# Enigmatic Code

Programming Enigma Puzzles

## Enigma 1636: Risky business

From New Scientist #2802, 5th March 2011 [link]

Just before Christmas in Joe’s town, population 20,775, there was a bug going around, which, it was known later, had affected just 75 people. At the time the only test that could detect the bug was just 92 per cent accurate and was never used. Joe wondered, if all the population had been tested, what percentage of those who came up positive would actually have had the bug.

What would the percentage have been?

[enigma1636]

### One response to “Enigma 1636: Risky business”

1. jimrandell 12 December 2011 at 5:04 pm

A trivial amount of programming involved in this puzzle. (Runtime: 29ms).

```# if the test is 92% accurate it means that for every 100 people tested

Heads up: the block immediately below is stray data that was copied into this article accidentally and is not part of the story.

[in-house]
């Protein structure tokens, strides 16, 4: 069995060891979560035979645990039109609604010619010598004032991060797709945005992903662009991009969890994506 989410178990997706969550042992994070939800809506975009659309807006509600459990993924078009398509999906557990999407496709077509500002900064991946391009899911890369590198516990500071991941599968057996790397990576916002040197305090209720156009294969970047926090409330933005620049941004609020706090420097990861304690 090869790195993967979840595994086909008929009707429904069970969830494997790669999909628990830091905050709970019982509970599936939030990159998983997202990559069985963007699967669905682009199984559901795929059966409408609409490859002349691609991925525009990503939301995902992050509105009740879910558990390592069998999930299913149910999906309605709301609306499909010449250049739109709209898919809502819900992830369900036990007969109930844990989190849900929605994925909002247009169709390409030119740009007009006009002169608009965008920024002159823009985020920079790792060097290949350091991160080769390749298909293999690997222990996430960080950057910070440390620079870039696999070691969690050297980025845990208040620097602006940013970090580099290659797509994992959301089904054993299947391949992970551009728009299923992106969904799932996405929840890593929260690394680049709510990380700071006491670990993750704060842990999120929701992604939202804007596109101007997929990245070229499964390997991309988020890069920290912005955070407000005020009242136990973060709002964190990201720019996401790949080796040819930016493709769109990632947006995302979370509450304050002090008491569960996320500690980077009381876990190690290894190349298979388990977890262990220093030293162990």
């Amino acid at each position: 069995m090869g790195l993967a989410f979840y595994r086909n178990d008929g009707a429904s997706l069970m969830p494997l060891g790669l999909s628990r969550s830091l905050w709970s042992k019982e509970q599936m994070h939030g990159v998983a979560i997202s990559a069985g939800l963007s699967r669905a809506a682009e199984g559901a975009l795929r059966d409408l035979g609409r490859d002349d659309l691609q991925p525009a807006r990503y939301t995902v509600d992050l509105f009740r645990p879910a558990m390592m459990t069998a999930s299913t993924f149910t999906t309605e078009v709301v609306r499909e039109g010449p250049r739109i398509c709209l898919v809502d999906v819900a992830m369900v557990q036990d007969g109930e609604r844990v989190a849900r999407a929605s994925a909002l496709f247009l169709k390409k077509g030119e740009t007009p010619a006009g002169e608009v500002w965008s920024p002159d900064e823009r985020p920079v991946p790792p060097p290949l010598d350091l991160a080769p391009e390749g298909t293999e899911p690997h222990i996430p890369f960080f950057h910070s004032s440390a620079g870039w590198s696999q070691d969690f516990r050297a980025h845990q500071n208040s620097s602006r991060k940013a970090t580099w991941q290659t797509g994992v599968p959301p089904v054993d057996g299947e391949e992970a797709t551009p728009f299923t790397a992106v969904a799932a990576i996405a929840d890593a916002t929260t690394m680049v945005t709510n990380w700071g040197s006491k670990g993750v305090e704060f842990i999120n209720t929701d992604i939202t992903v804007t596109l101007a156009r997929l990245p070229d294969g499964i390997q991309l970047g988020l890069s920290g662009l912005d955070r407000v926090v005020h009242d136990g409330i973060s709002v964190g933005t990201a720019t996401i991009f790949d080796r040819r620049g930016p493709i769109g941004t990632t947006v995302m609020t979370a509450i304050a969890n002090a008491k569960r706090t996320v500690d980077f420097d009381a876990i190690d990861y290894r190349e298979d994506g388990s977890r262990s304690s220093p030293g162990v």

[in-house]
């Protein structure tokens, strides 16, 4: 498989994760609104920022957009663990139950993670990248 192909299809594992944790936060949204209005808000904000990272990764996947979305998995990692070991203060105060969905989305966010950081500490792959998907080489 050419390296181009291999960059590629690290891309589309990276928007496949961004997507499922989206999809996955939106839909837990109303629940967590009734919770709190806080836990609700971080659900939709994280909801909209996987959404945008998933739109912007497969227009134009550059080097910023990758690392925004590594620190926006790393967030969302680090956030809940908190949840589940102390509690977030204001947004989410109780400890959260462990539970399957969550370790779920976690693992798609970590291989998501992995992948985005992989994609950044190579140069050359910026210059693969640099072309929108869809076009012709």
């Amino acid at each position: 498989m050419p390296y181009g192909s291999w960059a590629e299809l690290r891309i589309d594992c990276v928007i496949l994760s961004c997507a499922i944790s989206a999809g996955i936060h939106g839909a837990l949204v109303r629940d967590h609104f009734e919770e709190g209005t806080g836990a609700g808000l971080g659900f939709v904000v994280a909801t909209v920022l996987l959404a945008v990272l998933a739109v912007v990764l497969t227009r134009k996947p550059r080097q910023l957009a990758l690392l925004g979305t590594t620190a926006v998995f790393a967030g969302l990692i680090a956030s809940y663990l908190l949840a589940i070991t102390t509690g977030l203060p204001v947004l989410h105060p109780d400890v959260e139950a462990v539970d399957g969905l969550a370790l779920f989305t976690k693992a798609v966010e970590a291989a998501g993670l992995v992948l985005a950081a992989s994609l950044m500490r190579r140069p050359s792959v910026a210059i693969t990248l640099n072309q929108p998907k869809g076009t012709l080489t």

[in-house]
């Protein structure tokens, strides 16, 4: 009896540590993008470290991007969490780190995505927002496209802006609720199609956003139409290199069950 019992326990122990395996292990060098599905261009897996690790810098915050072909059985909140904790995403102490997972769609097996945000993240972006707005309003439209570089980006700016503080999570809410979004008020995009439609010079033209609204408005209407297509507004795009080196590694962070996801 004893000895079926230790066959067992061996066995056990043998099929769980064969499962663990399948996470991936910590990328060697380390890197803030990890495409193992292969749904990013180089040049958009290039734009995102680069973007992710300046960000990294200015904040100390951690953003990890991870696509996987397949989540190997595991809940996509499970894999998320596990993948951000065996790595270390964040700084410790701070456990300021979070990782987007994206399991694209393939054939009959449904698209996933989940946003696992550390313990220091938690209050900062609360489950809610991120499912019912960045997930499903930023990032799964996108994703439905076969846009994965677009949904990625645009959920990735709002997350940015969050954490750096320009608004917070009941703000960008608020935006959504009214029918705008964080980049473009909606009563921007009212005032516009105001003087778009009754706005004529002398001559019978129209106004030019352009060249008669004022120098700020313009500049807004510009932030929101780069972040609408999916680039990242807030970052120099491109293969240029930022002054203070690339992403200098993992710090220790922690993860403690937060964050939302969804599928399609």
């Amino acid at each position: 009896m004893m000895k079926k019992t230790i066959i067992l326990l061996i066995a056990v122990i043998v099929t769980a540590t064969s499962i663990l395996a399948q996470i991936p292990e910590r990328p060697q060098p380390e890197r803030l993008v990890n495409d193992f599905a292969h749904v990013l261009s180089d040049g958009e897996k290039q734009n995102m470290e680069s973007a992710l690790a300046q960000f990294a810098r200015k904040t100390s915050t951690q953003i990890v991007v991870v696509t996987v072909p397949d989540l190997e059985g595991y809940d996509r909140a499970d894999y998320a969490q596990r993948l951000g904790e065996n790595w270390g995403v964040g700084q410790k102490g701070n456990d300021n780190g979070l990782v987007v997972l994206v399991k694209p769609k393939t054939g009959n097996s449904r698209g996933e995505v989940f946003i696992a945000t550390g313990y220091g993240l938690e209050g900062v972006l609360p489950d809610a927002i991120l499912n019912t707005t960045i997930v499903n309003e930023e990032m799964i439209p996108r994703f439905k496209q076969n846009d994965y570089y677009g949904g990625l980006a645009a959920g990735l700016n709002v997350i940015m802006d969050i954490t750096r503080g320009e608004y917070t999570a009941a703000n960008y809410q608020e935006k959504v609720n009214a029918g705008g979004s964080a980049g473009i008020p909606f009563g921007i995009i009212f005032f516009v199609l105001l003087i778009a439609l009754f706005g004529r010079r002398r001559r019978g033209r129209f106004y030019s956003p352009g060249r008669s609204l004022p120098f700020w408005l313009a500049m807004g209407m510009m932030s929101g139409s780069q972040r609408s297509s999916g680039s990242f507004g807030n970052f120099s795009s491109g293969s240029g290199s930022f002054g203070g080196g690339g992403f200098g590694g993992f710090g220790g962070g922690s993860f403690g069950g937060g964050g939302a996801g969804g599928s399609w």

# with the bug 92 of them will test +ve, 8% of them will test -ve.

# also for every 100 people tested without the bug 8 will test +ve and
# 92 will test -ve

# so for a population of 20775 where 75 have the bug

# of the 75 tested with the bug:
# 0.92 * 75 = 69 people will (correctly) test +ve
# 0.08 * 75 =  6 people will (incorrectly) test -ve

# of the 20700 people without the bug:
# 0.08 * 20700 =  1656 people will (incorrectly) test +ve
# 0.92 * 20700 = 19044 people will (correctly) test -ve

# so of those that came up +ve
# 69 / (69 + 1656) = 4% will correctly test +ve

correct = int(0.92 * 75)
incorrect = int(0.08 * 20700)
total = correct + incorrect
print "correctly test +ve = {}% ({} of {} (= {} + {}))".format(100 * correct / total, correct, total, correct, incorrect)
```

Solution: 4% would correctly test positive.